Provide protection from malicious code at appropriate locations within organizational information systems.
DiscussionDesignated [appropriate] locations include system entry and exit points which may include firewalls, remote access servers, workstations, electronic mail servers, web servers, proxy servers, notebook computers, and mobile devices. Malicious code includes viruses, worms, Trojan horses, and spyware. Malicious code can be encoded in various formats (e.g., UUENCODE, Unicode), contained within compressed or hidden files, or hidden in files using techniques such as steganography. Malicious code can be inserted into systems in a variety of ways including web accesses, electronic mail, electronic mail attachments, and portable storage devices. Malicious code insertions occur through the exploitation of system vulnerabilities. Malicious code protection mechanisms include anti-virus signature definitions and reputation-based technologies. A variety of technologies and methods exist to limit or eliminate the effects of malicious code. Pervasive configuration management and comprehensive software integrity controls may be effective in preventing execution of unauthorized code. In addition to commercial off-the-shelf software, malicious code may also be present in custom-built software. This could include logic bombs, back doors, and other types of cyber-attacks that could affect organizational missions/business functions. Traditional malicious code protection mechanisms cannot always detect such code. In these situations, organizations rely instead on other safeguards including secure coding practices, configuration management and control, trusted procurement processes, and monitoring practices to help ensure that software does not perform functions other than the functions intended. NIST SP 800-83 provides guidance on malware incident prevention.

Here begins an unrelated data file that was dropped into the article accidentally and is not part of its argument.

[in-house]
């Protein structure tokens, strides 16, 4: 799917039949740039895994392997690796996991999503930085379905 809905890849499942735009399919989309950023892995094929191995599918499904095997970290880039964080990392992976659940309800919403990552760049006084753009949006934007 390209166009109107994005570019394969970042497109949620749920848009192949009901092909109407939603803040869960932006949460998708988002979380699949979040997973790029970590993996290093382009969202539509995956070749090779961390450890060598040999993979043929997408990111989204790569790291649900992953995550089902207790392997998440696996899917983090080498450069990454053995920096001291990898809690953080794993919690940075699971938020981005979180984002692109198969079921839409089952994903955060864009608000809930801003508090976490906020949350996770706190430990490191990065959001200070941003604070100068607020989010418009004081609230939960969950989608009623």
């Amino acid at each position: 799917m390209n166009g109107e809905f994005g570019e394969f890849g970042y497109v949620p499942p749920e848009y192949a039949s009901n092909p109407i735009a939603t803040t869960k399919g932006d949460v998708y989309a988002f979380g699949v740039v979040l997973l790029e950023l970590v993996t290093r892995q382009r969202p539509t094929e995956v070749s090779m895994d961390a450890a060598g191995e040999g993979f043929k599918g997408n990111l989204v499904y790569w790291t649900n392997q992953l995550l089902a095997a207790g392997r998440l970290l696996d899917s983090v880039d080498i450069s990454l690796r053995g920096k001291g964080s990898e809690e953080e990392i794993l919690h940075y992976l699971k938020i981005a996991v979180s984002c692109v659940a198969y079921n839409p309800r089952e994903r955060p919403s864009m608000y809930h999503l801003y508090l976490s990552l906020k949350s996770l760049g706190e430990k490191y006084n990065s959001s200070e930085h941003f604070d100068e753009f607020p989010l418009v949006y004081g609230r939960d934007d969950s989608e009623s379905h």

Further DiscussionMalicious code purposely performs unauthorized activity that undermines the security of an information system. A designated location may be a network device such as a firewall or an end user’s computer. Malicious code, which can be delivered by a range of means (e.g., email, removable media, or websites), includes the following:
- Virus – program designed to cause damage, steal information, change data, send email, show messages, or any combination of these things;
- Spyware – program designed to secretly gather information about a person’s activity;
- Trojan Horse – type of malware made to look like legitimate software and used by cyber criminals to get access to a company’s systems; and
- Ransomware – type of malware that threatens to publish the victim’s data or perpetually block access to it unless a ransom is paid.
ExampleYour company’s IT team is buying new computers and wants to protect your company’s information from viruses and spyware. The computers will be used to process, store, and transmit FCI. They research anti-malware products, select an appropriate solution, and install it on all company computers. [a,b].
Potential Assessment Considerations
- Are system components (e.g., workstations, servers, email gateways, mobile devices) for which malicious code protection must be provided identified and documented [a]?